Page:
As for the Spanish frits, glazes and colors for ceramic tile manufacturing sector is concerned, which is a world leader in terms of research, development and innovation, and a key part of the showcase, occupation currently stands at 85% of the expected level of bookings.

Bathroom furnishing manufacturers have booked more than 66% of the space available to them. This percentage is in line with the pattern of recent years.

Compared with the same dates in 2018 -- a comparable year because the machinery sector features at Cevisama only every other year -- the figures are much better in terms of both occupancy and exhibitor numbers. More specifically, sales, which started in May, are 12% ahead of where they were in July two years ago.

Cevisama has once again forecast growth and all the indications are that the objectives for 2020 will be achieved. The international tradeshow will as a result occupy a total of 11 halls at Feria Valencia. This year, Hall 7 will accommodate the offering of machinery for the manufacturing of ceramic tiles.

 

Committed to the contract sector

The other 10 halls will house the rest of the sectors included at the fair. Hall 6, designated the “Design Hall,” is set to be a major draw for visitors and, for the second year running, will be an unmissable attraction for architects and interior designers from all over the world. The hall was a huge success last year when it was first introduced and its return marks Cevisama’s commitment to promoting the contract channel and reflecting the ongoing developments in ceramic materials and their many applications in this area.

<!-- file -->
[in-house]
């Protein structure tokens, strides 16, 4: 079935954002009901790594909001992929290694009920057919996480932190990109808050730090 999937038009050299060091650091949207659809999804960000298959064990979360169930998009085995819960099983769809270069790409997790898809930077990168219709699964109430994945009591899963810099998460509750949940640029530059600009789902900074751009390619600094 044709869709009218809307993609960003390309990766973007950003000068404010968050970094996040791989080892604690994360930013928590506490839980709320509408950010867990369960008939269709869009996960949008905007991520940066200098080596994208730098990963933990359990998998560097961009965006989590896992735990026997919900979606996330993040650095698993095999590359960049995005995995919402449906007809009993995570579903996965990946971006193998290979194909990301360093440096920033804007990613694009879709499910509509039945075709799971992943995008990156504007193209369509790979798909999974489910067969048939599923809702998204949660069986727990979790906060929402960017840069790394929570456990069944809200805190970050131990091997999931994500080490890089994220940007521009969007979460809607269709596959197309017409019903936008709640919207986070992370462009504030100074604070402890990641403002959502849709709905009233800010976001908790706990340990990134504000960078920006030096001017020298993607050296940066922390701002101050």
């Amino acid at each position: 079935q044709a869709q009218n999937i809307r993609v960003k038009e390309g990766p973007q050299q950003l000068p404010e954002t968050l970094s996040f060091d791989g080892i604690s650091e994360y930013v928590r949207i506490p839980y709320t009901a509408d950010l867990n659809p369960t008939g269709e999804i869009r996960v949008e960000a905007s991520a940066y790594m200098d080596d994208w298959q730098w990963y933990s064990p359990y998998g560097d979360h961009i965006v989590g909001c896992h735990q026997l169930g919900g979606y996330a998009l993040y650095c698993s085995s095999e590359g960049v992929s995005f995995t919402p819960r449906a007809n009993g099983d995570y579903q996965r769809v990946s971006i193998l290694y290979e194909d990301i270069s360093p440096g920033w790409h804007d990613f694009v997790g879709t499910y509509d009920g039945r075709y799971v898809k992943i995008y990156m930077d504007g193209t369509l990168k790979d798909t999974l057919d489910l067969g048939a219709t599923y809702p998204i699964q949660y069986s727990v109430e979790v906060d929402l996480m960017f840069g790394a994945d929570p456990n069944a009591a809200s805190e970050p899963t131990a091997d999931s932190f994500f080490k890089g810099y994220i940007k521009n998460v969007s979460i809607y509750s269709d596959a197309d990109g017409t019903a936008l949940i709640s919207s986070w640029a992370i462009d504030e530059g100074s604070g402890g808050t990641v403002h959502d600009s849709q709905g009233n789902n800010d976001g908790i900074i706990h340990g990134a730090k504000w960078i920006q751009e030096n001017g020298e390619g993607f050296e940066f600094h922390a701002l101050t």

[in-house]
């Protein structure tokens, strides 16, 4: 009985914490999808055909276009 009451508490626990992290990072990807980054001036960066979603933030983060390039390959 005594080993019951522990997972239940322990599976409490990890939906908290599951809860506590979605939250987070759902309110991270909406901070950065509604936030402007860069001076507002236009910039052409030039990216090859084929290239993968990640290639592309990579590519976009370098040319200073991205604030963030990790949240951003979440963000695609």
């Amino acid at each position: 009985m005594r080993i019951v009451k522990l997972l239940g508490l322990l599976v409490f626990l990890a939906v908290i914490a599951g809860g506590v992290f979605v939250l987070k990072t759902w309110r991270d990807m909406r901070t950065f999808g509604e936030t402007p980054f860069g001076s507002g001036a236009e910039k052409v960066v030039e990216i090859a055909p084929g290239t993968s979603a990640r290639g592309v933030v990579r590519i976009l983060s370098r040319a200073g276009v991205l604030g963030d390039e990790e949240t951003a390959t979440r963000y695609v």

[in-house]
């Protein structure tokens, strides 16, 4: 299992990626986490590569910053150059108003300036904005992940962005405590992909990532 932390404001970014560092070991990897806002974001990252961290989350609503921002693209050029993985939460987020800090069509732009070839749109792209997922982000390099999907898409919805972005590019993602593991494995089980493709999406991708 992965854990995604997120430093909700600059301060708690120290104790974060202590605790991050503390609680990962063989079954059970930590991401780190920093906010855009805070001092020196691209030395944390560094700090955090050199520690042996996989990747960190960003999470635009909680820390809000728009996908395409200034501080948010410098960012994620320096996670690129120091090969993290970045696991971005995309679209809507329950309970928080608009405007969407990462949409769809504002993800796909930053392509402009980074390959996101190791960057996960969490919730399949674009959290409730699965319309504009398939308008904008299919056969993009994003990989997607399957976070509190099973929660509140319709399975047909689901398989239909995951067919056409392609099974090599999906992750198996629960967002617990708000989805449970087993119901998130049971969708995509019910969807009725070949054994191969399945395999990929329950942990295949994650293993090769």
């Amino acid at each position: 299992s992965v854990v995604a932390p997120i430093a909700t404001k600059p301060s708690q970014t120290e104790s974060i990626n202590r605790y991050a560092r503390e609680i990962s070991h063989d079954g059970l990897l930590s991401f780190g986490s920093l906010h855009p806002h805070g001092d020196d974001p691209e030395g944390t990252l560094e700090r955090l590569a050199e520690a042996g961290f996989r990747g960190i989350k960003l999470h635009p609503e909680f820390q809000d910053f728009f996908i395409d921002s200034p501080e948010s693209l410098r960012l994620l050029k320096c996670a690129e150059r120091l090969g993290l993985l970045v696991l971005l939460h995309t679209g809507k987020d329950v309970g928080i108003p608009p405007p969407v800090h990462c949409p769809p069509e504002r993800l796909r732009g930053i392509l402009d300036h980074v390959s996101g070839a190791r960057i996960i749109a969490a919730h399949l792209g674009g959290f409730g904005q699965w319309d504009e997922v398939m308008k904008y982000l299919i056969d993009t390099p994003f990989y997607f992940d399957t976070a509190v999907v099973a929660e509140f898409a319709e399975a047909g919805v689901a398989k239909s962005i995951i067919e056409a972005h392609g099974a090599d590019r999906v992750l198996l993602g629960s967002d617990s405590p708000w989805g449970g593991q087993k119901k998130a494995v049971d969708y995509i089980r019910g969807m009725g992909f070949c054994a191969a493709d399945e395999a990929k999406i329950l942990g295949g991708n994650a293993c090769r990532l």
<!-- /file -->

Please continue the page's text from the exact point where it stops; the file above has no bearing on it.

Hall 6 enjoys a unique location at the heart of the fair and will be given a special styling and its own entrance, by means of a special tile exhibit in Hall 6B.

Cevisama is also putting together a program of high-level lectures that will be part of the Architecture and Design Forum, and another set of activities that will come under the Cevisama Lab umbrella, adding value to the show and creating a richer visitor experience.

For Cevisama director, Carmen Álvarez, “the idea is that we continue to move forward in terms of the scope of the offering but also in terms of the quality of both the products on show and all the activities that complement the fair, because at the end of the day what we want is to add value for all our customers.”

Cevisama’s president, Manuel Rubert, highlighted the “excellent” sales figures and the fair’s sustained improvement over the last five years. “We will continue to add attractive features to Cevisama so that both retailers and specifiers consider it essential to visit,” he said. “This year, we are going to invest more effort than ever in promoting the fair so that the number and quality of visitors continue to rise.”

 

 

---by - stone world.com

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Ceramic industry make to double turnover by 2021

Fueled by the growing construction sector in the country and a rise in exports to the advanced nations, the Indian ceramic industry, which has the potential to be the largest producer in the world, is looking to double its turnover by 2021, according to industry experts.